His first solo work in over thirty years, Cialdini’s Pre-Suasion draws on his extensive experience as the most cited social psychologist of our time and explains the techniques a person should implement to become a master persuader. Altering a listener’s attitudes, beliefs, or experiences isn’t necessary, says Cialdini—all that’s required is for a communicator to redirect the audience’s focus of attention before a relevant action.

From studies on advertising imagery to treating opiate addiction, from the annual letters of Berkshire Hathaway to the annals of history, Cialdini draws on an array of studies and narratives to outline the specific techniques you can use on online marketing campaigns and even effective wartime propaganda. He illustrates how the artful diversion of attention leads to successful pre-suasion and gets your targeted audience primed and ready to say, “Yes.”


A Revolutionary Way to Influence and Persuade
By Robert Cialdini



What we just read… just made us smarter, faster & better than you.

At the core of Smarter Faster Better are eight key productivity concepts—from motivation and goal setting to focus and decision making—that explain why some people and companies get so much done. Drawing on the latest findings in neuroscience, psychology, and behavioral economics—as well as the experiences of CEOs, educational reformers, four-star generals, FBI agents, airplane pilots, and Broadway songwriters—this book explains that the most productive people, companies, and organizations don’t merely act differently.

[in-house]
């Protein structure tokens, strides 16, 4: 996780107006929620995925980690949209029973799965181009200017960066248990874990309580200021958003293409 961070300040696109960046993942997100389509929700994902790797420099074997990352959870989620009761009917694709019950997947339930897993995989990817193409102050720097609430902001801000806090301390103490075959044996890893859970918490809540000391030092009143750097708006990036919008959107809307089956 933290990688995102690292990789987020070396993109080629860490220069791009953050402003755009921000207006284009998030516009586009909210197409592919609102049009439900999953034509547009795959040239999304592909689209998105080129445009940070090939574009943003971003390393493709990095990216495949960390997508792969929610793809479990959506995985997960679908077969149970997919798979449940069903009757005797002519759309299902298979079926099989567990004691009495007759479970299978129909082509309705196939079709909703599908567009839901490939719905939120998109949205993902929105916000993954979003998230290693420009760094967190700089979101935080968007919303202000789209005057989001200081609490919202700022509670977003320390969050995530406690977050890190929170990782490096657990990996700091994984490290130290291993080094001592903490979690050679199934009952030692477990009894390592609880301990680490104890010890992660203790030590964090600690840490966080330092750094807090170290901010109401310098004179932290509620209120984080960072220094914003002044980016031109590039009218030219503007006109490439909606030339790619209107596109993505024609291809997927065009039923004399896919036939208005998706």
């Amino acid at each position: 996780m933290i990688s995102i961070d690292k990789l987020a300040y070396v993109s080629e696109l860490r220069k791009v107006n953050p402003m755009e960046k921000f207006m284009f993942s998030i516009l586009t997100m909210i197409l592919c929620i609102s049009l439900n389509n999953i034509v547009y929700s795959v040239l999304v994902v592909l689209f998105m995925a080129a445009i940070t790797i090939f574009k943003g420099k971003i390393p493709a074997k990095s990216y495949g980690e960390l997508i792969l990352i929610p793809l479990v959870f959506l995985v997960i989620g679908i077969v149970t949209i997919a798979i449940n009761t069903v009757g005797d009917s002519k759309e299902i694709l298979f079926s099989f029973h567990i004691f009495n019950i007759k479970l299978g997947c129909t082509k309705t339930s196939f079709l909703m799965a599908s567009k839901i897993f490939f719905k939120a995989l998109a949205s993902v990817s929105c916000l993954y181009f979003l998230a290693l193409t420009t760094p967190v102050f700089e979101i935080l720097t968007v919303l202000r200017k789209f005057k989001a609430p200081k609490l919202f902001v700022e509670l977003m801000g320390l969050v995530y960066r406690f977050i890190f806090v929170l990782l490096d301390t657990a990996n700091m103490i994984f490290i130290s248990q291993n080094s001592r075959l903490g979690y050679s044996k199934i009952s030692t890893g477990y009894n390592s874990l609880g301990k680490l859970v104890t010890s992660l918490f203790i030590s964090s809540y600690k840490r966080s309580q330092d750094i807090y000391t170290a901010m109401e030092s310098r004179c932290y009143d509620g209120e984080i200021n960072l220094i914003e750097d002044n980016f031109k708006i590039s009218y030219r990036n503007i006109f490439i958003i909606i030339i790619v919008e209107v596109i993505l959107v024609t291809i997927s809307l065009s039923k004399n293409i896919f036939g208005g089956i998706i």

Here’s what we took away and how it can be applied to the world of international integrated marketing.

Productivity relies on making certain choices. The way we frame our daily decisions; the big ambitions we embrace and the easy goals we ignore; the cultures we establish as leaders to drive innovation; the way we interact with data: These are the things that separate the merely busy from the genuinely productive.

The structure of the book hinges on eight key productivity concepts that explain why some people and companies get so much done:

  • Motivation

  • Teams

  • Focus

  • Goal Setting

  • Managing Others

  • Decision Making

  • Innovation

  • Absorbing Data